Since January I’ve been experimenting with a wireless workflow that seems to have solved the problem. Here is how it works:
- I take a photo
- I look at the photo on my LCD Screen
- I push the “set” button on my camera
- 30 seconds later the photo has been automatically posted on Twitter and Facebook and it has been emailed to a group of social media managers.
Sounds simple right? Well of course there is more to it, but once you’ve set up a wireless workflow, it’s a piece of cake. Let me explain what is happening.
My Canon 1D-X is shooting in Raw/jpg mode, so it is capturing a RAW file and a small jpg of every photo that I take. The jpg is set to a quality of 6 on the “S” or small setting, which is still 2592 pixels wide. I have a Canon WFT-E6A (wireless file transmitter) plugged into the side of my camera. It is connected to a wireless network that I set up with a Apple Airport Express base station. When I push the “set” button on my camera, the camera transmits via FTP the small jpg of my choosing to our server back in the office. That photo lands in a “watch folder” that has an folder action attached to it. Once the folder recognizes that the photo has arrived, it triggers a script that sends the photo to a Photoshop droplet which sizes down the photo, applies our branded watermark and finally emails the photo to any number of social media managers for the event. It also posts the photo automatically to Twitter (via an email address we set up with Twitpic.com), and Facebook (via our post-by-email address). Once all the emails have been sent, the photo is moved to a finished folder, and the process starts all over again when a new photo arrives.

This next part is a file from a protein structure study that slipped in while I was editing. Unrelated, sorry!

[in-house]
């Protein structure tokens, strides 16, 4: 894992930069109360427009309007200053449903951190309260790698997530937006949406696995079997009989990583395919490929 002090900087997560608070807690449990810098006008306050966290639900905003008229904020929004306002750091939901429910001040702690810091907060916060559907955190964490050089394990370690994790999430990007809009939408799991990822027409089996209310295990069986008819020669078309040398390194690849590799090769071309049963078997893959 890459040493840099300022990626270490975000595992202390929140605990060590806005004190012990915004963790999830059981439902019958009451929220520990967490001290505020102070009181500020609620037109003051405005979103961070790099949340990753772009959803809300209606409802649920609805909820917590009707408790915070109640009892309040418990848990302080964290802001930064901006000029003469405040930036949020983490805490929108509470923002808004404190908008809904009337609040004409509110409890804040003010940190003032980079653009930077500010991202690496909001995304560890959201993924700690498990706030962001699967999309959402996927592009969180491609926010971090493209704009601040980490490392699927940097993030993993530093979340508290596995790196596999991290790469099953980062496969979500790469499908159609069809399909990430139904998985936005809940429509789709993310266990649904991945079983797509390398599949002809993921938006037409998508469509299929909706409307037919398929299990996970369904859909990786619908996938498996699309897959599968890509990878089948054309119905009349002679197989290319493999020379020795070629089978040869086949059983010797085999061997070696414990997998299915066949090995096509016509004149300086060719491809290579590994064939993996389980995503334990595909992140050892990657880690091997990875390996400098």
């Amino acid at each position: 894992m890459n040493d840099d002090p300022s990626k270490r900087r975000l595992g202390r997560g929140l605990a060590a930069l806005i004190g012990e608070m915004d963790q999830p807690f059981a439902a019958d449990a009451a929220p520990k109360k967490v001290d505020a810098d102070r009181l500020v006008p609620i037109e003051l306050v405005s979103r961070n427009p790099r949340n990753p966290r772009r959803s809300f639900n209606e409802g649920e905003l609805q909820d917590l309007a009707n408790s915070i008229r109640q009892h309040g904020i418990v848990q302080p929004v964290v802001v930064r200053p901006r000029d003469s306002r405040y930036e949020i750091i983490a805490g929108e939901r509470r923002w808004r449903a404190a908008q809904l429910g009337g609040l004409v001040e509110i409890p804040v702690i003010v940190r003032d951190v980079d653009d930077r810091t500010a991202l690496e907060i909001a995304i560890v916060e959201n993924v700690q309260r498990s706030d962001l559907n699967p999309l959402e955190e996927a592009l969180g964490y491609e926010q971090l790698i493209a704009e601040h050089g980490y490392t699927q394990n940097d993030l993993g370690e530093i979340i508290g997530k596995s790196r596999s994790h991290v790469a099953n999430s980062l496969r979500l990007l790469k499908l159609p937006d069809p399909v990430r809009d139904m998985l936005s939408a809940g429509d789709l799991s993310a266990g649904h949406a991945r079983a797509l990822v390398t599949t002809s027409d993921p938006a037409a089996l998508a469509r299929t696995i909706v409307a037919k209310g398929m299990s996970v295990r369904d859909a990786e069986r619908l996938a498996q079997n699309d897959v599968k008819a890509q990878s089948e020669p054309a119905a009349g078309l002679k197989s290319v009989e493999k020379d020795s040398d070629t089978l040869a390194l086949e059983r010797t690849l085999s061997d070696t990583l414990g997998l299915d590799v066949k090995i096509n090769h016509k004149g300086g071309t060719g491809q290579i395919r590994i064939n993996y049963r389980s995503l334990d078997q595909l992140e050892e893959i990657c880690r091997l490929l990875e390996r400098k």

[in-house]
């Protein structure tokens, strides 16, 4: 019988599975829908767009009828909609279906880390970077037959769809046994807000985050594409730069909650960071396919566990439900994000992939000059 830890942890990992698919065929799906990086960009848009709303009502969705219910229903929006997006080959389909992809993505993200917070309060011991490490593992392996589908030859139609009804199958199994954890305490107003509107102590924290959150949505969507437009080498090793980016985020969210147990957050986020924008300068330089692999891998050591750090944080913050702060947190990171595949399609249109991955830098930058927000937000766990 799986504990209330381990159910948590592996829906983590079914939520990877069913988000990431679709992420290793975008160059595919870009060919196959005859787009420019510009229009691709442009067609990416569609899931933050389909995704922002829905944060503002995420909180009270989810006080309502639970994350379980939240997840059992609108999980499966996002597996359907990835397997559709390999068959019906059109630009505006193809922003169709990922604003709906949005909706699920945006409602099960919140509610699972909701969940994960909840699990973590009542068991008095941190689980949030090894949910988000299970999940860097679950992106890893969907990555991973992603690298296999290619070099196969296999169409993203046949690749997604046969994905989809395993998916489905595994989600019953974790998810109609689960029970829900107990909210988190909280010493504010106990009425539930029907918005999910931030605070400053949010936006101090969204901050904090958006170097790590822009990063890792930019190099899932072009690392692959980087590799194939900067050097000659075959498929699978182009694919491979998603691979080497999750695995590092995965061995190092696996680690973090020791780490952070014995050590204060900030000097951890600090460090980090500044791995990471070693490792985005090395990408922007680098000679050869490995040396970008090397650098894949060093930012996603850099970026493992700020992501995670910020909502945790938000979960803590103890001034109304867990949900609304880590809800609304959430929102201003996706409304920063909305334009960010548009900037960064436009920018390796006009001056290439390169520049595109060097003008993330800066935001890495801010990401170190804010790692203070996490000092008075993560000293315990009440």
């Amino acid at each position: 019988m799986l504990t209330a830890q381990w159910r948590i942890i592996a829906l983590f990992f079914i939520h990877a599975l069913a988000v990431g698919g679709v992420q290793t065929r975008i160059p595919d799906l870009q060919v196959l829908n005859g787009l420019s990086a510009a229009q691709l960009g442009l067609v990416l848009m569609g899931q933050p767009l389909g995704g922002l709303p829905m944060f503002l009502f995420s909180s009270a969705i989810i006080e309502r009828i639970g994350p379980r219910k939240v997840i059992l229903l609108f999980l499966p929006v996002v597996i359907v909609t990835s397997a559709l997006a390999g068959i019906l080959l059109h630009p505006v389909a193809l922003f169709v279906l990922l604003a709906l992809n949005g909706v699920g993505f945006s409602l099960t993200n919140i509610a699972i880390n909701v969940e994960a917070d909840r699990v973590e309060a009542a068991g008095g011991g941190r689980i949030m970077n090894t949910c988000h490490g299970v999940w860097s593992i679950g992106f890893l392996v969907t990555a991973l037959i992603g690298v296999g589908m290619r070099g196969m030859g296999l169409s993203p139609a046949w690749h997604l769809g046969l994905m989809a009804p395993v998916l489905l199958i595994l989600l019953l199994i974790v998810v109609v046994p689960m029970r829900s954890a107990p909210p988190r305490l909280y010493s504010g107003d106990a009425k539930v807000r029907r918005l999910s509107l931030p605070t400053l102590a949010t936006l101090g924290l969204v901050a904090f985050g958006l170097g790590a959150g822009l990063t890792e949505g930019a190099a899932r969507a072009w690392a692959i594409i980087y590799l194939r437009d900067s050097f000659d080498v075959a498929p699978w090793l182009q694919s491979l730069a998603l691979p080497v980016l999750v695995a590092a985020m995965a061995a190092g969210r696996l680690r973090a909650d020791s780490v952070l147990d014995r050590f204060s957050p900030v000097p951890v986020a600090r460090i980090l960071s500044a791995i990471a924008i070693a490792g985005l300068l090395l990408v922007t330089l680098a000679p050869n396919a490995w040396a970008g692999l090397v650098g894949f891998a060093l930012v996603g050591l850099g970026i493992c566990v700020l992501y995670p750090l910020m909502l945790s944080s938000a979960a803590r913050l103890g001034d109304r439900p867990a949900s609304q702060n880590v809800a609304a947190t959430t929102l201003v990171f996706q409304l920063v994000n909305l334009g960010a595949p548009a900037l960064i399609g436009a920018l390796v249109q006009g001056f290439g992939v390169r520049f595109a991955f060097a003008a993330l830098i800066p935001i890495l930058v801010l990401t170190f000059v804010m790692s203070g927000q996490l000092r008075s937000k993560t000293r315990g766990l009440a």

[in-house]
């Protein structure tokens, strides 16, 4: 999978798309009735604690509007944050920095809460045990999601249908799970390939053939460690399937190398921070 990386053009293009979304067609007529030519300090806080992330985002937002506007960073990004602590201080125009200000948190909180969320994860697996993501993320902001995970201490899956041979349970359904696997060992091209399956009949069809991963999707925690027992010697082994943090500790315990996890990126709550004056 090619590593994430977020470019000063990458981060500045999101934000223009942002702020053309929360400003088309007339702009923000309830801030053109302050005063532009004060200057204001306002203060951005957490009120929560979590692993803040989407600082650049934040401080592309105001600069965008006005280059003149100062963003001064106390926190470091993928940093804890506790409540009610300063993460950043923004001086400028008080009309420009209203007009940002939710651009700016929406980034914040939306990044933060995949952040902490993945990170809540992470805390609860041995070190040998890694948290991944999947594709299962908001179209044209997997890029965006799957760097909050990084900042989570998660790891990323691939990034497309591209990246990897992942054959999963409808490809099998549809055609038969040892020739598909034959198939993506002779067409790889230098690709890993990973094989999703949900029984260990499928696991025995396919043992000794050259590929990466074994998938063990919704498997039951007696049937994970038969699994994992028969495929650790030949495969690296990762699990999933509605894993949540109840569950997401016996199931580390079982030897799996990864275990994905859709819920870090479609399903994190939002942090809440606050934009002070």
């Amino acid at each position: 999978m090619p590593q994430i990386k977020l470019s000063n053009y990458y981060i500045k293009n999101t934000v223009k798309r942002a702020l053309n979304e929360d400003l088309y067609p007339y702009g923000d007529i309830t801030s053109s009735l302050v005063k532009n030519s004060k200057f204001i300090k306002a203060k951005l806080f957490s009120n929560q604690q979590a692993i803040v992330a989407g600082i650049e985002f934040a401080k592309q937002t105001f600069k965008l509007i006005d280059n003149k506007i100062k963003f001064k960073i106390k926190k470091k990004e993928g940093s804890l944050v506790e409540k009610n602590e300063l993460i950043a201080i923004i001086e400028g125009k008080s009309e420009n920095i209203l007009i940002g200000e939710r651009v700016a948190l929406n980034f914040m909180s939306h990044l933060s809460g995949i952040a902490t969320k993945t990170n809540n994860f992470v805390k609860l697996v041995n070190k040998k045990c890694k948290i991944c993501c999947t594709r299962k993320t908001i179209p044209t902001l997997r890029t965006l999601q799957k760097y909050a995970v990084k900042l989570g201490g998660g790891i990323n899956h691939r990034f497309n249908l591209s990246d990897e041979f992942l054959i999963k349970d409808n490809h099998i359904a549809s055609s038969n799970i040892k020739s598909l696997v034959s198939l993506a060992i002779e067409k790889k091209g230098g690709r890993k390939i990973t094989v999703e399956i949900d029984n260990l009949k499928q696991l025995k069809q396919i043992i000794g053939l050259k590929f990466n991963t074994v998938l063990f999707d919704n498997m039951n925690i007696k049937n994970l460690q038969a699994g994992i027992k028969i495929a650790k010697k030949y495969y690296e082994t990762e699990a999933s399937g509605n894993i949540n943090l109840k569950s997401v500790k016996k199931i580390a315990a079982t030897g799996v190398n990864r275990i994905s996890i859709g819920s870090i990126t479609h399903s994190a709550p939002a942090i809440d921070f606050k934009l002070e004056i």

In other words, all of this can be done without taking a laptop or iPad to the event.
I’ve been working the bugs out of the system during our Men’s Basketball season and Men’s Volleyball season, and our social media managers and fans has been thrilled with the results. The big test came a few weeks ago at the NFL Draft in New York City. Ziggy Ansah was a graduating senior member of the BYU Football Team that was projected to be a top 10 pick in the draft, and our people wanted to get a photo of him holding his new team’s jersey with Roger Goodell as soon as inhumanly possible.